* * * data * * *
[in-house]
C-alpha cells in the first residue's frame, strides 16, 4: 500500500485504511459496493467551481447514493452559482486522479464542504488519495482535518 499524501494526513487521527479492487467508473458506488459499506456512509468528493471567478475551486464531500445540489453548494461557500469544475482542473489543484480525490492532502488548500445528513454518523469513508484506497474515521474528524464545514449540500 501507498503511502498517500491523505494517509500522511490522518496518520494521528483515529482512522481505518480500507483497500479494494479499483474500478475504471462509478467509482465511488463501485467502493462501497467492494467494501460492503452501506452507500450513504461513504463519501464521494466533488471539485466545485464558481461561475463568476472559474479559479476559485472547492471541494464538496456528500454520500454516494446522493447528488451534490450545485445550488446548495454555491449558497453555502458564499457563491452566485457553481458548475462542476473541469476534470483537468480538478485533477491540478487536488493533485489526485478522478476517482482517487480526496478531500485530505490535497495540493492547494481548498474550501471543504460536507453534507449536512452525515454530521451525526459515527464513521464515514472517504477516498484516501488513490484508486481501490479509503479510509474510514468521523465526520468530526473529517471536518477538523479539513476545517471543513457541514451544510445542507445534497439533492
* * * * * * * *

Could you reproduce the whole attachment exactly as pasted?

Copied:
[in-house]
C-alpha cells in the first residue's frame, strides 16, 4: 500500500485504511459496493467551481447514493452559482486522479464542504488519495482535518 499524501494526513487521527479492487467508473458506488459499506456512509468528493471567478475551486464531500445540489453548494461557500469544475482542473489543484480525490492532502488548500445528513454518523469513508484506497474515521474528524464545514449540500 501507498503511502498517500491523505494517509500522511490522518496518520494521528483515529482512522481505518480500507483497500479494494479499483474500478475504471462509478467509482465511488463501485467502493462501497467492494467494501460492503452501506452507500450513504461513504463519501464521494466533488471539485466545485464558481461561475463568476472559474479559479476559485472547492471541494464538496456528500454520500454516494446522493447528488451534490450545485445550488446548495454555491449558497453555502458564499457563491452566485457553481458548475462542476473541469476534470483537468480538478485533477491540478487536488493533485489526485478522478476517482482517487480526496478531500485530505490535497495540493492547494481548498474550501471543504460536507453534507449536512452525515454530521451525526459515527464513521464515514472517504477516498484516501488513490484508486481501490479509503479510509474510514468521523465526520468530526473529517471536518477538523479539513476545517471543513457541514451544510445542507445534497439533492